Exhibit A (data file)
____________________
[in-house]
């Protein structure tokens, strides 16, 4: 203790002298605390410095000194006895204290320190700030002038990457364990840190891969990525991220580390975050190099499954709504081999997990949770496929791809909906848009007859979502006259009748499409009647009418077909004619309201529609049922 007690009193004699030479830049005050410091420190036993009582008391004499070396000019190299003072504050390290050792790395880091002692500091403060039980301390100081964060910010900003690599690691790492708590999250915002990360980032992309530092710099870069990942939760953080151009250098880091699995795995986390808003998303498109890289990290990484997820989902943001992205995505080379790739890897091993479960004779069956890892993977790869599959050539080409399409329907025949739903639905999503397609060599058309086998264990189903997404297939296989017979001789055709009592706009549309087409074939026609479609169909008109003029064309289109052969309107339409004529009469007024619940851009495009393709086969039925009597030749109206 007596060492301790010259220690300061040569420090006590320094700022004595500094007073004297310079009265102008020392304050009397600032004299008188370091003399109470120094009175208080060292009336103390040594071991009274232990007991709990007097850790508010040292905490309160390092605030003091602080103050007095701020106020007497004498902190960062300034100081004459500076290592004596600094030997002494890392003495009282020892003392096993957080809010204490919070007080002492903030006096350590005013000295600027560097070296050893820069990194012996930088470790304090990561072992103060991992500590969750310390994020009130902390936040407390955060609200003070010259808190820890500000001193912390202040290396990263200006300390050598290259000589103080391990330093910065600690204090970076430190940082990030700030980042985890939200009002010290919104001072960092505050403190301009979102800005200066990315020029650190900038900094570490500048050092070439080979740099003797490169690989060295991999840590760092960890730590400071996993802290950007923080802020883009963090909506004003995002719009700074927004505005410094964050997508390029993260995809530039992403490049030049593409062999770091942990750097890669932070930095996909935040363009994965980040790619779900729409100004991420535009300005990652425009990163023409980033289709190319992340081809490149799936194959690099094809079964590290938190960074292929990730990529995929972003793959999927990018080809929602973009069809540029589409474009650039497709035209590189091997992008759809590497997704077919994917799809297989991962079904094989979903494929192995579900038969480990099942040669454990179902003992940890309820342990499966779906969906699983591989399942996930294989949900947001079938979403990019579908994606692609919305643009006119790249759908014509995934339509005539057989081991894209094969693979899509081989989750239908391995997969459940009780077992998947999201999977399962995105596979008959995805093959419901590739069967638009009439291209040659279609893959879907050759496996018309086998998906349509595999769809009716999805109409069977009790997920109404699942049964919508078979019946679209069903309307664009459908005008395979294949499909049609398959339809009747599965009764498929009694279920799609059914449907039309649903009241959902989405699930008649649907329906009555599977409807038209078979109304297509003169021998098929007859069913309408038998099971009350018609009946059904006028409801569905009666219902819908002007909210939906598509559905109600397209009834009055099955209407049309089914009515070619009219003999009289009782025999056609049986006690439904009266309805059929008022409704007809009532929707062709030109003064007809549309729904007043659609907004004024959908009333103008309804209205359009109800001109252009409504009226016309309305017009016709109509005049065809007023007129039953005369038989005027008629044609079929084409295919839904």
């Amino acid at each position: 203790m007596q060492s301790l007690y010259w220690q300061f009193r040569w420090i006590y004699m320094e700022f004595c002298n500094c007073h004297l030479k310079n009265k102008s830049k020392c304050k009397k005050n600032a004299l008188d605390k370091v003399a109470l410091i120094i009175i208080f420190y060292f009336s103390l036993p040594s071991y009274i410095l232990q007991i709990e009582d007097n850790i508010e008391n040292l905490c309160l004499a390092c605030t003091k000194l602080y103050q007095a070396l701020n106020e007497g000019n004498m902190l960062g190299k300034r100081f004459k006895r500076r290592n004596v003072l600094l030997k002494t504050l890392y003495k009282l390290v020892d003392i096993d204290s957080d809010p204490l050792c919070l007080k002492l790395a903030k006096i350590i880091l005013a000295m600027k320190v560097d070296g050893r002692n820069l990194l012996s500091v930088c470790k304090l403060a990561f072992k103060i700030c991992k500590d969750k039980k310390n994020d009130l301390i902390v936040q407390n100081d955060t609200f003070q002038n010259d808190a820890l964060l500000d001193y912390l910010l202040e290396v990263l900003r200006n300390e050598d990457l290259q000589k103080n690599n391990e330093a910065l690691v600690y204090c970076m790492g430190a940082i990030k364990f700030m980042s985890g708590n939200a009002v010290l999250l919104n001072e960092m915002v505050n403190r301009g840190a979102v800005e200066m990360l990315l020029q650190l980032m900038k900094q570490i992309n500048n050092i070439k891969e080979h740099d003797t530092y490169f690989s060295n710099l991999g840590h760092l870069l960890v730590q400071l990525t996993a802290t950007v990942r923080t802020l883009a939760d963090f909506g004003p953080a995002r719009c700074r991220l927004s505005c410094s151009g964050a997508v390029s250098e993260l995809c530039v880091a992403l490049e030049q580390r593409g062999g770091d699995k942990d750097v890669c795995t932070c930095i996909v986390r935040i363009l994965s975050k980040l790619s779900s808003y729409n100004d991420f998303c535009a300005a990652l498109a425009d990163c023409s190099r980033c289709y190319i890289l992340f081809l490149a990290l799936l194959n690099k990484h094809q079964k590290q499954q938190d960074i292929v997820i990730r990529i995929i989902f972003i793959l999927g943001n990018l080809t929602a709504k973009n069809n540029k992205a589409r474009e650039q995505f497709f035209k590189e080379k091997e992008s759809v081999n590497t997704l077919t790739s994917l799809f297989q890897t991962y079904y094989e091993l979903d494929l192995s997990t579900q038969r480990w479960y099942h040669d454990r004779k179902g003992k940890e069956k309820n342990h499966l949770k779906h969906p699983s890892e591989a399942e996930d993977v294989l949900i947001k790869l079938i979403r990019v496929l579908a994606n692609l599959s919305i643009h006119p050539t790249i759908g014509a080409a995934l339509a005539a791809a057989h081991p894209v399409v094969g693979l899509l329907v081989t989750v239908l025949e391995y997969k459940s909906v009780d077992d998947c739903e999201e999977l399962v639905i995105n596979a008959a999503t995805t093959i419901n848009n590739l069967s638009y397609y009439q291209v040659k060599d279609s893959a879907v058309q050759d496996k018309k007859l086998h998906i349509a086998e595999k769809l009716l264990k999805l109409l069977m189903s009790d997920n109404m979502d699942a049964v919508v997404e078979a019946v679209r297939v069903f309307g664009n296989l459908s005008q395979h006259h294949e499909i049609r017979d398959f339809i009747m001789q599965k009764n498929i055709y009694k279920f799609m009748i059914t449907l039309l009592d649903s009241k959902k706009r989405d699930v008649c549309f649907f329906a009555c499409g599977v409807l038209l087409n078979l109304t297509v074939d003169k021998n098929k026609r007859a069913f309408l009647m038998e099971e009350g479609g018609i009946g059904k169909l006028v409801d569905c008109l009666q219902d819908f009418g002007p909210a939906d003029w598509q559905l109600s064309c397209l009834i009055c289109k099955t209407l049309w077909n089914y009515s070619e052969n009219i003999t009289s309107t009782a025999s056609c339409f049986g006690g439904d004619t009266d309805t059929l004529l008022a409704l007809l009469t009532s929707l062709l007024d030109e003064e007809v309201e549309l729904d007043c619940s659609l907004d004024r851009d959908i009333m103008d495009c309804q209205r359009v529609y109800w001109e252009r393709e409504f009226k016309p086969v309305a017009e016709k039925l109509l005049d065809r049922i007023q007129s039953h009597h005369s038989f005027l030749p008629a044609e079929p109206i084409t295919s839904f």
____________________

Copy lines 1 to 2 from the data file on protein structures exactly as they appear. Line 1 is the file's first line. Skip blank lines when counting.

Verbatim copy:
[in-house]
């Protein structure tokens, strides 16, 4: 203790002298605390410095000194006895204290320190700030002038990457364990840190891969990525991220580390975050190099499954709504081999997990949770496929791809909906848009007859979502006259009748499409009647009418077909004619309201529609049922 007690009193004699030479830049005050410091420190036993009582008391004499070396000019190299003072504050390290050792790395880091002692500091403060039980301390100081964060910010900003690599690691790492708590999250915002990360980032992309530092710099870069990942939760953080151009250098880091699995795995986390808003998303498109890289990290990484997820989902943001992205995505080379790739890897091993479960004779069956890892993977790869599959050539080409399409329907025949739903639905999503397609060599058309086998264990189903997404297939296989017979001789055709009592706009549309087409074939026609479609169909008109003029064309289109052969309107339409004529009469007024619940851009495009393709086969039925009597030749109206 007596060492301790010259220690300061040569420090006590320094700022004595500094007073004297310079009265102008020392304050009397600032004299008188370091003399109470120094009175208080060292009336103390040594071991009274232990007991709990007097850790508010040292905490309160390092605030003091602080103050007095701020106020007497004498902190960062300034100081004459500076290592004596600094030997002494890392003495009282020892003392096993957080809010204490919070007080002492903030006096350590005013000295600027560097070296050893820069990194012996930088470790304090990561072992103060991992500590969750310390994020009130902390936040407390955060609200003070010259808190820890500000001193912390202040290396990263200006300390050598290259000589103080391990330093910065600690204090970076430190940082990030700030980042985890939200009002010290919104001072960092505050403190301009979102800005200066990315020029650190900038900094570490500048050092070439080979740099003797490169690989060295991999840590760092960890730590400071996993802290950007923080802020883009963090909506004003995002719009700074927004505005410094964050997508390029993260995809530039992403490049030049593409062999770091942990750097890669932070930095996909935040363009994965980040790619779900729409100004991420535009300005990652425009990163023409980033289709190319992340081809490149799936194959690099094809079964590290938190960074292929990730990529995929972003793959999927990018080809929602973009069809540029589409474009650039497709035209590189091997992008759809590497997704077919994917799809297989991962079904094989979903494929192995579900038969480990099942040669454990179902003992940890309820342990499966779906969906699983591989399942996930294989949900947001079938979403990019579908994606692609919305643009006119790249759908014509995934339509005539057989081991894209094969693979899509081989989750239908391995997969459940009780077992998947999201999977399962995105596979008959995805093959419901590739069967638009009439291209040659279609893959879907050759496996018309086998998906349509595999769809009716999805109409069977009790997920109404699942049964919508078979019946679209069903309307664009459908005008395979294949499909049609398959339809009747599965009764498929009694279920799609059914449907039309649903009241959902989405699930008649649907329906009555599977409807038209078979109304297509003169021998098929007859069913309408038998099971009350018609009946059904006028409801569905009666219902819908002007909210939906598509559905109600397209009834009055099955209407049309089914009515070619009219003999009289009782025999056609049986006690439904009266309805059929008022409704007809009532929707062709030109003064007809549309729904007043659609907004004024959908009333103008309804209205359009109800001109252009409504009226016309309305017009016709109509005049065809007023007129039953005369038989005027008629044609079929084409295919839904």